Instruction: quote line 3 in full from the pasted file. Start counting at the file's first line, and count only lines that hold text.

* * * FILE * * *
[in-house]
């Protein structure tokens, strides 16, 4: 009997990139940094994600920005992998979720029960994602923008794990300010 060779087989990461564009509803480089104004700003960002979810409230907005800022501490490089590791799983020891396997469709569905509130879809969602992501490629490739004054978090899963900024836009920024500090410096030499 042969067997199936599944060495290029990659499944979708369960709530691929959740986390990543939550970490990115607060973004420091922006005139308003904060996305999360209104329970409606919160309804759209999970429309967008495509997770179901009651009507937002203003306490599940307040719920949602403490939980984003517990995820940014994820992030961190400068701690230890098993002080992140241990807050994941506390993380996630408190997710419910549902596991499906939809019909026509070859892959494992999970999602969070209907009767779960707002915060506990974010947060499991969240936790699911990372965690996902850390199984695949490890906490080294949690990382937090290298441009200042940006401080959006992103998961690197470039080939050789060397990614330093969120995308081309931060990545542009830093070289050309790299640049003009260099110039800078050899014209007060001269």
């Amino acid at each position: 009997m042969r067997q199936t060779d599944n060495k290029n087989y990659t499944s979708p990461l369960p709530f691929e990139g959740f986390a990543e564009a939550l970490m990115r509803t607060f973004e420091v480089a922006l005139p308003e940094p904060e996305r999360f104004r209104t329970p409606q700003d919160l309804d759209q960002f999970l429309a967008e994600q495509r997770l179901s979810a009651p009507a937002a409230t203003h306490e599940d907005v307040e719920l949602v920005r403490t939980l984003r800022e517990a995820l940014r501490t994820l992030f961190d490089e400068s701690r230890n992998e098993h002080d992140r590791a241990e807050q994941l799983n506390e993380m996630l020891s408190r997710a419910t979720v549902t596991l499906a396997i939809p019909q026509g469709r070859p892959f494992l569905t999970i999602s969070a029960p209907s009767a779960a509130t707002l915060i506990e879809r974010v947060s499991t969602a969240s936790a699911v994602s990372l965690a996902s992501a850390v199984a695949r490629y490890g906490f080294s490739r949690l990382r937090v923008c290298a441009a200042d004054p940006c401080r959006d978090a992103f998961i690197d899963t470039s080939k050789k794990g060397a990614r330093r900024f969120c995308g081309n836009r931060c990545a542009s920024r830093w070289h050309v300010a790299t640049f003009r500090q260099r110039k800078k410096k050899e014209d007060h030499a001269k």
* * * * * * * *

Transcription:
């Amino acid at each position: 009997m042969r067997q199936t060779d599944n060495k290029n087989y990659t499944s979708p990461l369960p709530f691929e990139g959740f986390a990543e564009a939550l970490m990115r509803t607060f973004e420091v480089a922006l005139p308003e940094p904060e996305r999360f104004r209104t329970p409606q700003d919160l309804d759209q960002f999970l429309a967008e994600q495509r997770l179901s979810a009651p009507a937002a409230t203003h306490e599940d907005v307040e719920l949602v920005r403490t939980l984003r800022e517990a995820l940014r501490t994820l992030f961190d490089e400068s701690r230890n992998e098993h002080d992140r590791a241990e807050q994941l799983n506390e993380m996630l020891s408190r997710a419910t979720v549902t596991l499906a396997i939809p019909q026509g469709r070859p892959f494992l569905t999970i999602s969070a029960p209907s009767a779960a509130t707002l915060i506990e879809r974010v947060s499991t969602a969240s936790a699911v994602s990372l965690a996902s992501a850390v199984a695949r490629y490890g906490f080294s490739r949690l990382r937090v923008c290298a441009a200042d004054p940006c401080r959006d978090a992103f998961i690197d899963t470039s080939k050789k794990g060397a990614r330093r900024f969120c995308g081309n836009r931060c990545a542009s920024r830093w070289h050309v300010a790299t640049f003009r500090q260099r110039k800078k410096k050899e014209d007060h030499a001269k």